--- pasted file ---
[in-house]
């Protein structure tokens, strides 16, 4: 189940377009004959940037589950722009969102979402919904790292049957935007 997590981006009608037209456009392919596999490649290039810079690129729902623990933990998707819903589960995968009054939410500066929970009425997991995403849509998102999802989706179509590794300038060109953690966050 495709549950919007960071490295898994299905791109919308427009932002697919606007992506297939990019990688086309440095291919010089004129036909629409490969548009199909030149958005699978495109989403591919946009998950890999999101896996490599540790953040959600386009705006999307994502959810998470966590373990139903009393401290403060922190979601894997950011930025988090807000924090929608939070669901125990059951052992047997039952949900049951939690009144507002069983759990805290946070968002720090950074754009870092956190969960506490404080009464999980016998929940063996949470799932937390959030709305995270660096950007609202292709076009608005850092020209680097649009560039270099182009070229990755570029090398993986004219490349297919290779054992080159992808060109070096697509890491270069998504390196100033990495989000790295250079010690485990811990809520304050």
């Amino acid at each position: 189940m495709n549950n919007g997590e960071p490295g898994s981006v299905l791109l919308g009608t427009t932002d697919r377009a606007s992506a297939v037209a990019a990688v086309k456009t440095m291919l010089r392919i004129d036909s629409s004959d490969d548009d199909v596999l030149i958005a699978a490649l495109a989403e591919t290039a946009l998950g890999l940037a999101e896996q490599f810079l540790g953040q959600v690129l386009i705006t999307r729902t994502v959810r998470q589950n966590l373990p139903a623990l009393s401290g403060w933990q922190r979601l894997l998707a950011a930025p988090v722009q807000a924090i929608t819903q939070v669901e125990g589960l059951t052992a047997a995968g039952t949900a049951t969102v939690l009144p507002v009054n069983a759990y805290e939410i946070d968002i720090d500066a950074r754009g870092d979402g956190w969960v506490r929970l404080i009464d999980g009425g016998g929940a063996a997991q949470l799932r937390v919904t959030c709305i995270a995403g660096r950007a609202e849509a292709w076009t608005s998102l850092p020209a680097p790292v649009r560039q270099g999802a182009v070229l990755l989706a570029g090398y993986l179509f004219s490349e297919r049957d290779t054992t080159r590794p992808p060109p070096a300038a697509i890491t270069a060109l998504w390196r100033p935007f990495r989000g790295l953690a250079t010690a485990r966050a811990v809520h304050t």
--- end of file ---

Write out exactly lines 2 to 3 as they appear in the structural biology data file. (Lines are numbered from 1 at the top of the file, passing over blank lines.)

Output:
């Protein structure tokens, strides 16, 4: 189940377009004959940037589950722009969102979402919904790292049957935007 997590981006009608037209456009392919596999490649290039810079690129729902623990933990998707819903589960995968009054939410500066929970009425997991995403849509998102999802989706179509590794300038060109953690966050 495709549950919007960071490295898994299905791109919308427009932002697919606007992506297939990019990688086309440095291919010089004129036909629409490969548009199909030149958005699978495109989403591919946009998950890999999101896996490599540790953040959600386009705006999307994502959810998470966590373990139903009393401290403060922190979601894997950011930025988090807000924090929608939070669901125990059951052992047997039952949900049951939690009144507002069983759990805290946070968002720090950074754009870092956190969960506490404080009464999980016998929940063996949470799932937390959030709305995270660096950007609202292709076009608005850092020209680097649009560039270099182009070229990755570029090398993986004219490349297919290779054992080159992808060109070096697509890491270069998504390196100033990495989000790295250079010690485990811990809520304050």
């Amino acid at each position: 189940m495709n549950n919007g997590e960071p490295g898994s981006v299905l791109l919308g009608t427009t932002d697919r377009a606007s992506a297939v037209a990019a990688v086309k456009t440095m291919l010089r392919i004129d036909s629409s004959d490969d548009d199909v596999l030149i958005a699978a490649l495109a989403e591919t290039a946009l998950g890999l940037a999101e896996q490599f810079l540790g953040q959600v690129l386009i705006t999307r729902t994502v959810r998470q589950n966590l373990p139903a623990l009393s401290g403060w933990q922190r979601l894997l998707a950011a930025p988090v722009q807000a924090i929608t819903q939070v669901e125990g589960l059951t052992a047997a995968g039952t949900a049951t969102v939690l009144p507002v009054n069983a759990y805290e939410i946070d968002i720090d500066a950074r754009g870092d979402g956190w969960v506490r929970l404080i009464d999980g009425g016998g929940a063996a997991q949470l799932r937390v919904t959030c709305i995270a995403g660096r950007a609202e849509a292709w076009t608005s998102l850092p020209a680097p790292v649009r560039q270099g999802a182009v070229l990755l989706a570029g090398y993986l179509f004219s490349e297919r049957d290779t054992t080159r590794p992808p060109p070096a300038a697509i890491t270069a060109l998504w390196r100033p935007f990495r989000g790295l953690a250079t010690a485990r966050a811990v809520h304050t």